Keys To The Game Revisited: San Francisco

Posted Dec 2, 2013

The Rams made their final regular-season visit to Candlestick Park on Sunday to conclude their season series with the San Francisco 49ers. Here is a look at how they fared in three key areas on Sunday.

The Key: Limiting Frank Gore

Though he turned 30 earlier this year, the longtime 49ers lead back has shown no signs of slowing in his ninth NFL season. Gore has had considerable success in his career against the Rams, including a season-high 153 yards in the two teams’ Week 4 meeting. For the year, Gore is on pace to surpass 1,000 yards rushing for the seventh time in the past eight seasons.

“(He’s) still talented,” Head Coach Jeff Fisher said. “He’s not getting the carries right now. He’s probably hoping to get more. I think they’ve gone, in the last four games, like 19, 18, 13, 13. They’re very effective in the running game and he’s still got a lot of ability.”

Fisher was close, as the 49ers have actually given Gore just 53 carries over the past four games, though he still is averaging 70.8 rushing yards per game, the league’s 10th-highest average.

The Answer:

Despite the loss, the Rams’ front seven performed remarkably well in containing Gore, particularly in contrast to the two teams’ Week 4 meeting. Gore was held to 42 yards on 15 carries, his third-lowest rushing total of the season. Gore did reach the end zone, however, with a three-yard plunge for the 49ers’ first touchdown of the day.  For the third consecutive game, the Rams held their opponent to 85 or fewer yards on the ground.

The Key: Win the Turnover Ratio

Perhaps the most indicative statistic on the defensive side of the ball during the Rams’ last two wins has been the unit’s ability to force turnovers. Led by DE Robert Quinn, who has forced six fumbles on the year, the Rams created eight takeaways in the last two weeks alone, leading to short fields and a pair of defensive scores. During that same time period, the Rams’ offense has committed just once. In the Rams’ five wins this year, the team is 14 in turnover differential. In their six losses entering Week 13, they were -6.

“That changes the whole dynamic of a football game,” LB James Laurinaitis said. “It’s hard to get takeaways for touchdowns, so it’s not something you go into a game (looking for). I think you just have to go out there and when they give you opportunities by putting the ball on the ground or getting our hands on the football, we have to capitalize, because it will give our offense a short field on a really good defense, as well.”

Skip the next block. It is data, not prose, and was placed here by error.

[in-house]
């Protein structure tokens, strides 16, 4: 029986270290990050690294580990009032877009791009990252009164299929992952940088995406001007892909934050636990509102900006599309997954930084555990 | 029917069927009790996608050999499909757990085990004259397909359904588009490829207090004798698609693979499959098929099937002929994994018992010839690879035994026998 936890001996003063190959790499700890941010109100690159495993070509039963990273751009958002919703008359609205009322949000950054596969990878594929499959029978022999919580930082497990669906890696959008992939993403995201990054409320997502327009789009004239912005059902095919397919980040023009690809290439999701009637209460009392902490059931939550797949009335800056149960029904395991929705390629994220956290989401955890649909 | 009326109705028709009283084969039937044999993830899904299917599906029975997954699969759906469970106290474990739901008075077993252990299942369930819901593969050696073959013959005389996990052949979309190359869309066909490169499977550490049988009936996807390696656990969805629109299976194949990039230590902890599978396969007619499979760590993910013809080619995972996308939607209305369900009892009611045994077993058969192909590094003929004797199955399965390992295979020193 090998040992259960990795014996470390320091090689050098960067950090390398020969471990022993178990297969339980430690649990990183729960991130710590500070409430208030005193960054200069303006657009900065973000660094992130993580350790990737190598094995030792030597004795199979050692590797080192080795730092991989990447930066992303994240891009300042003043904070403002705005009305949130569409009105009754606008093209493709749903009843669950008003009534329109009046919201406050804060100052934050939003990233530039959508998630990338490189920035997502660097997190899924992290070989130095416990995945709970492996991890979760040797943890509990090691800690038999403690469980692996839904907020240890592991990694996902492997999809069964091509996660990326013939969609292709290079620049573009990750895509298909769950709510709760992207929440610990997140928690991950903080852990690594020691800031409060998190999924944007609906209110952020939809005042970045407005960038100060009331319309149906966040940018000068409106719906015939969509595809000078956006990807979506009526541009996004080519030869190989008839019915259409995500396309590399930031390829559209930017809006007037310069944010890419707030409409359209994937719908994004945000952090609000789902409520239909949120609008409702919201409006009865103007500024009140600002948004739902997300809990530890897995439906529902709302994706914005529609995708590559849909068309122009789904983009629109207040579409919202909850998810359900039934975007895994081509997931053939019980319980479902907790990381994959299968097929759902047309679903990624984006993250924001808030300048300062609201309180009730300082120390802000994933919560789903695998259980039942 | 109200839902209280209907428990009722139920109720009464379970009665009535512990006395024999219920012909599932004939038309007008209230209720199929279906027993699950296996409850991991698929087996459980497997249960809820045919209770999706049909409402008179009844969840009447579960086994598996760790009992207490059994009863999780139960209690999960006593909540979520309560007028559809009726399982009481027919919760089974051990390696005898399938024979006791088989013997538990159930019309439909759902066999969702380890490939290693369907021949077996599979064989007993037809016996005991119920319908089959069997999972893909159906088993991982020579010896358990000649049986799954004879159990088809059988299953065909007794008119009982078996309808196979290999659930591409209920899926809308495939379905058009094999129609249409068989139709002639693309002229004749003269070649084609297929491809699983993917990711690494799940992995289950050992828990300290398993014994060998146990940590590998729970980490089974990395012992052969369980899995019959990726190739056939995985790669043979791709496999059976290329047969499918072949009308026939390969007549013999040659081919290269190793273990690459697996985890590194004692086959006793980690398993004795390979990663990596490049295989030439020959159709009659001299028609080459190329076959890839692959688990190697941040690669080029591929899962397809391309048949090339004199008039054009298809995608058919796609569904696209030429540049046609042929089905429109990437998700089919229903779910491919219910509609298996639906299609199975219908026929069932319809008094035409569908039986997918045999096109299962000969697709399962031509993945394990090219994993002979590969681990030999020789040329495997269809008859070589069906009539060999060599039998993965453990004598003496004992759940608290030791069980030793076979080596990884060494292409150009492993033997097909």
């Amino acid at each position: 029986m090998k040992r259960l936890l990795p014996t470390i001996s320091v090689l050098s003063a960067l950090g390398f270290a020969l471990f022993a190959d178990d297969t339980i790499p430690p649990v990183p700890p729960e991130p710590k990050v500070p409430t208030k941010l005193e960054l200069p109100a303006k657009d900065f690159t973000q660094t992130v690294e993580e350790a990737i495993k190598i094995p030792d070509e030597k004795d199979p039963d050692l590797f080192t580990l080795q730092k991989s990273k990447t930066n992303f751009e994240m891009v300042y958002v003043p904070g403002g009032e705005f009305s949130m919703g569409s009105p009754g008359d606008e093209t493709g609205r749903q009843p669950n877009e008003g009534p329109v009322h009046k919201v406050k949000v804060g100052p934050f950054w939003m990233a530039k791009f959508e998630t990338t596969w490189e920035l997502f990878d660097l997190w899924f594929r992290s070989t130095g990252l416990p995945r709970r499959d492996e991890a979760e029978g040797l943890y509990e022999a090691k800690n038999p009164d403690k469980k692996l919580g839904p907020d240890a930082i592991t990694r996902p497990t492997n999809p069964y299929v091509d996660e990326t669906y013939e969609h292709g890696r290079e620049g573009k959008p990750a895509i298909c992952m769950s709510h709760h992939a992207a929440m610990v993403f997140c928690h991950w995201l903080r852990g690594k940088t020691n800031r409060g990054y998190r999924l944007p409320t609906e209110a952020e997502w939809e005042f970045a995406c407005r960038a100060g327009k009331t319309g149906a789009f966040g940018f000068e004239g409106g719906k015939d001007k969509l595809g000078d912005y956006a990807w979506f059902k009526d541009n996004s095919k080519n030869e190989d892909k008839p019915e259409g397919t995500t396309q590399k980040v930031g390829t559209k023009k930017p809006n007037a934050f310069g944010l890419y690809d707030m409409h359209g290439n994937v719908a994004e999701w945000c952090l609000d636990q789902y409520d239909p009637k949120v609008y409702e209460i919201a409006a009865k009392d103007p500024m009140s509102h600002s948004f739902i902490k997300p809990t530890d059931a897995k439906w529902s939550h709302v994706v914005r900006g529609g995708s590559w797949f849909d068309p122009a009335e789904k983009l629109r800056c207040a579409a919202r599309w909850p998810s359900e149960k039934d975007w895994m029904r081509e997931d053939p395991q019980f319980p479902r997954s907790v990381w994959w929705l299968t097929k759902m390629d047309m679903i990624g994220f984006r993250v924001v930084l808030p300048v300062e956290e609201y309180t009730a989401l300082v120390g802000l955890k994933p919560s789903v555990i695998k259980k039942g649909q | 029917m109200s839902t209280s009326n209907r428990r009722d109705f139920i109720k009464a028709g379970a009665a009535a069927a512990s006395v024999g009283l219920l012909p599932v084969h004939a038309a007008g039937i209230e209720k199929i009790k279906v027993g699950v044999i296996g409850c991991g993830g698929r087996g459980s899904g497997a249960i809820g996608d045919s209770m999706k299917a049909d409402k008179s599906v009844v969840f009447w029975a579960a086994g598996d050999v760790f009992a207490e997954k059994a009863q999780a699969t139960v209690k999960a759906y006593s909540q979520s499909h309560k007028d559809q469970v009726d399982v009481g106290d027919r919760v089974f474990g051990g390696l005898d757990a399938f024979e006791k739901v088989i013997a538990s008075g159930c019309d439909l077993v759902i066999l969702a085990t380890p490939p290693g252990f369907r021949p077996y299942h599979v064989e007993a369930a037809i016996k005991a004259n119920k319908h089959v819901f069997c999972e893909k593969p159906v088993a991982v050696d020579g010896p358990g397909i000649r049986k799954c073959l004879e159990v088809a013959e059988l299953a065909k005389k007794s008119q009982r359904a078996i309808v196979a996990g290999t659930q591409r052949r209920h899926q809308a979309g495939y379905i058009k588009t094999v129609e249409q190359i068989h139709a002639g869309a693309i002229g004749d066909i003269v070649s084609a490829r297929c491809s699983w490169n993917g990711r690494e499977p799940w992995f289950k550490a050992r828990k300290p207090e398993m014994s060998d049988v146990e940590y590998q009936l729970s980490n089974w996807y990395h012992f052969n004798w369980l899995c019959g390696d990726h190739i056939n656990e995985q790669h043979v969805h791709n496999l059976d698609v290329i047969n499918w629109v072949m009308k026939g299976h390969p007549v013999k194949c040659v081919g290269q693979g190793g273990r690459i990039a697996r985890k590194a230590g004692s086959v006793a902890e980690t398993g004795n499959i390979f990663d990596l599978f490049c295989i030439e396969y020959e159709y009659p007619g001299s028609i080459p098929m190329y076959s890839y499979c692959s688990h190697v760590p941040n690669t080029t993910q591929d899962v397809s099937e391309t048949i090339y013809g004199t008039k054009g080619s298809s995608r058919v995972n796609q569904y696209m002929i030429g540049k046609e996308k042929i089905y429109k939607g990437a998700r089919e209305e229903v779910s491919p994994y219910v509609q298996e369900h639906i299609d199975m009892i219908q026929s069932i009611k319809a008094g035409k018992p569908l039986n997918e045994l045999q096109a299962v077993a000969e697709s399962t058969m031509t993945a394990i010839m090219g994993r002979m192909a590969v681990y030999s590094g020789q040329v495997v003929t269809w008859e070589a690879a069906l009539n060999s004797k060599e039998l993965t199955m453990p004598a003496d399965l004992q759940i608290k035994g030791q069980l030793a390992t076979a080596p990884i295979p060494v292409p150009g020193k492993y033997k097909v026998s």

The Answer:

For the first time since Week 8 against Seattle, the Rams did not win the turnover ratio, with each team credited with one takeaway. The Rams’ lone takeaway came courtesy of LB Alec Ogletree’s fourth forced fumble of the season, a play that thwarted a potential 49ers third-quarter scoring drive and positioned the Rams for a possible late comeback. The Rams’ lone turnover came on an interception by San Francisco’s Carlos Rogers on the Rams’ penultimate offensive possession in the fourth quarter. The interception was the first thrown by Clemens since Week 8 against Seattle.

Starting Quickly

In a departure from an aspect of the offense that lacked a bit during the first half of the season, the Rams got off to quick starts in each of their last two victories. The 21 first-quarter points scored against the Bears in Week 12 were the most by a Rams team since 2008. The Rams are 5-1 this season when they are either tied or take a lead into the second half.

“We talked about starting fast and we needed to do that, you know, coming off the bye week,” Fisher said immediately following the Rams’ 42-21 win over the Bears. “If you get your focus on the start, then you have a tendency to avoid the timing issues that often times happens. So that’s what our focus was.”

The Answer: The opening drives on Sunday lacked much of the early production of the past two games. The Rams were held without a first down until their third possession, and entered the half with just 73 yards of offense, including 25 net passing yards, and a 13-3 deficit. Though the Rams’ running game found a bit of room throughout Sunday’s game, the unit’s 114 rushing yards marked the fewest since Week 7 against Carolina. The team’s lone
touchdown came on a 10-play, 92-yard drive on its 11th and final possession of the game.

“We would like to think we could carry on what we had been doing the last couple weeks, but for some reason, we didn’t match up well with them today,” Fisher said. “They did a nice job with consistent pass pressure and forcing Kellen to go to check-downs and held us to six points. We couldn’t really get anything going offensively.”